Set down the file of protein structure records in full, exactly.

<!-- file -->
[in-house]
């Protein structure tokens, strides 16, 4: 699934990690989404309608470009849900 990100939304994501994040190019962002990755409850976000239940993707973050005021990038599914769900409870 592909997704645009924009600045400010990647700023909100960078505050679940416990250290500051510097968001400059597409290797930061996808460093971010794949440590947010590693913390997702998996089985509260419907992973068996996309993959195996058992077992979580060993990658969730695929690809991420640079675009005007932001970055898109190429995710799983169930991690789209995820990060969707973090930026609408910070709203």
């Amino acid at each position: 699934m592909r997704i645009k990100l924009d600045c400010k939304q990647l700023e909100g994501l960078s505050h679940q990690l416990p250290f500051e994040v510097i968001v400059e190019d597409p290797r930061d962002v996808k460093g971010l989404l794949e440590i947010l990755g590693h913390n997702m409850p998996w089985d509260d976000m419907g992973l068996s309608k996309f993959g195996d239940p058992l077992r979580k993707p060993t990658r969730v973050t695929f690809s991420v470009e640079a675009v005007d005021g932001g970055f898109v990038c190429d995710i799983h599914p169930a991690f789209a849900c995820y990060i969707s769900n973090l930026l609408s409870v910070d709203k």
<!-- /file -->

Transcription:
[in-house]
């Protein structure tokens, strides 16, 4: 699934990690989404309608470009849900 990100939304994501994040190019962002990755409850976000239940993707973050005021990038599914769900409870 592909997704645009924009600045400010990647700023909100960078505050679940416990250290500051510097968001400059597409290797930061996808460093971010794949440590947010590693913390997702998996089985509260419907992973068996996309993959195996058992077992979580060993990658969730695929690809991420640079675009005007932001970055898109190429995710799983169930991690789209995820990060969707973090930026609408910070709203």
């Amino acid at each position: 699934m592909r997704i645009k990100l924009d600045c400010k939304q990647l700023e909100g994501l960078s505050h679940q990690l416990p250290f500051e994040v510097i968001v400059e190019d597409p290797r930061d962002v996808k460093g971010l989404l794949e440590i947010l990755g590693h913390n997702m409850p998996w089985d509260d976000m419907g992973l068996s309608k996309f993959g195996d239940p058992l077992r979580k993707p060993t990658r969730v973050t695929f690809s991420v470009e640079a675009v005007d005021g932001g970055f898109v990038c190429d995710i799983h599914p169930a991690f789209a849900c995820y990060i969707s769900n973090l930026l609408s409870v910070d709203k």